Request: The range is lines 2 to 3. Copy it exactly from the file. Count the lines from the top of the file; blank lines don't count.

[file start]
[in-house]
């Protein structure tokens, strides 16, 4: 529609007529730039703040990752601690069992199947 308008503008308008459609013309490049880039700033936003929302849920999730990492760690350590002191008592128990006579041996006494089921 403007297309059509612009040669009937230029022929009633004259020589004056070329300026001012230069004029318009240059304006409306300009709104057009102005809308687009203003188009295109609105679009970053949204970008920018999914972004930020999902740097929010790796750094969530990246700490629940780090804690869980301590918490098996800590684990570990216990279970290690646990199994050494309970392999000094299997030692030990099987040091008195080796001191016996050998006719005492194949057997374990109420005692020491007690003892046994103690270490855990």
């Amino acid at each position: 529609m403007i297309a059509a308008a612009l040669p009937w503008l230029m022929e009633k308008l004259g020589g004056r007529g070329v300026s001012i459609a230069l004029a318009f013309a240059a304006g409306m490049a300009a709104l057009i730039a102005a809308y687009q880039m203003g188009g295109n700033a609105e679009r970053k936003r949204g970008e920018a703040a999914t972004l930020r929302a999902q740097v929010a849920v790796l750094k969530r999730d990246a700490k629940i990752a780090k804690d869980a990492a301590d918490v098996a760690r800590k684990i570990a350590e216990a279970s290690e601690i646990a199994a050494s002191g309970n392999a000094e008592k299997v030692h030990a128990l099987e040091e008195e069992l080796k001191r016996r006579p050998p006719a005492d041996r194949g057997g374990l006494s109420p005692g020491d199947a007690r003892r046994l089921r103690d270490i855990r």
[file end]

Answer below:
């Protein structure tokens, strides 16, 4: 529609007529730039703040990752601690069992199947 308008503008308008459609013309490049880039700033936003929302849920999730990492760690350590002191008592128990006579041996006494089921 403007297309059509612009040669009937230029022929009633004259020589004056070329300026001012230069004029318009240059304006409306300009709104057009102005809308687009203003188009295109609105679009970053949204970008920018999914972004930020999902740097929010790796750094969530990246700490629940780090804690869980301590918490098996800590684990570990216990279970290690646990199994050494309970392999000094299997030692030990099987040091008195080796001191016996050998006719005492194949057997374990109420005692020491007690003892046994103690270490855990």
């Amino acid at each position: 529609m403007i297309a059509a308008a612009l040669p009937w503008l230029m022929e009633k308008l004259g020589g004056r007529g070329v300026s001012i459609a230069l004029a318009f013309a240059a304006g409306m490049a300009a709104l057009i730039a102005a809308y687009q880039m203003g188009g295109n700033a609105e679009r970053k936003r949204g970008e920018a703040a999914t972004l930020r929302a999902q740097v929010a849920v790796l750094k969530r999730d990246a700490k629940i990752a780090k804690d869980a990492a301590d918490v098996a760690r800590k684990i570990a350590e216990a279970s290690e601690i646990a199994a050494s002191g309970n392999a000094e008592k299997v030692h030990a128990l099987e040091e008195e069992l080796k001191r016996r006579p050998p006719a005492d041996r194949g057997g374990l006494s109420p005692g020491d199947a007690r003892r046994l089921r103690d270490i855990r």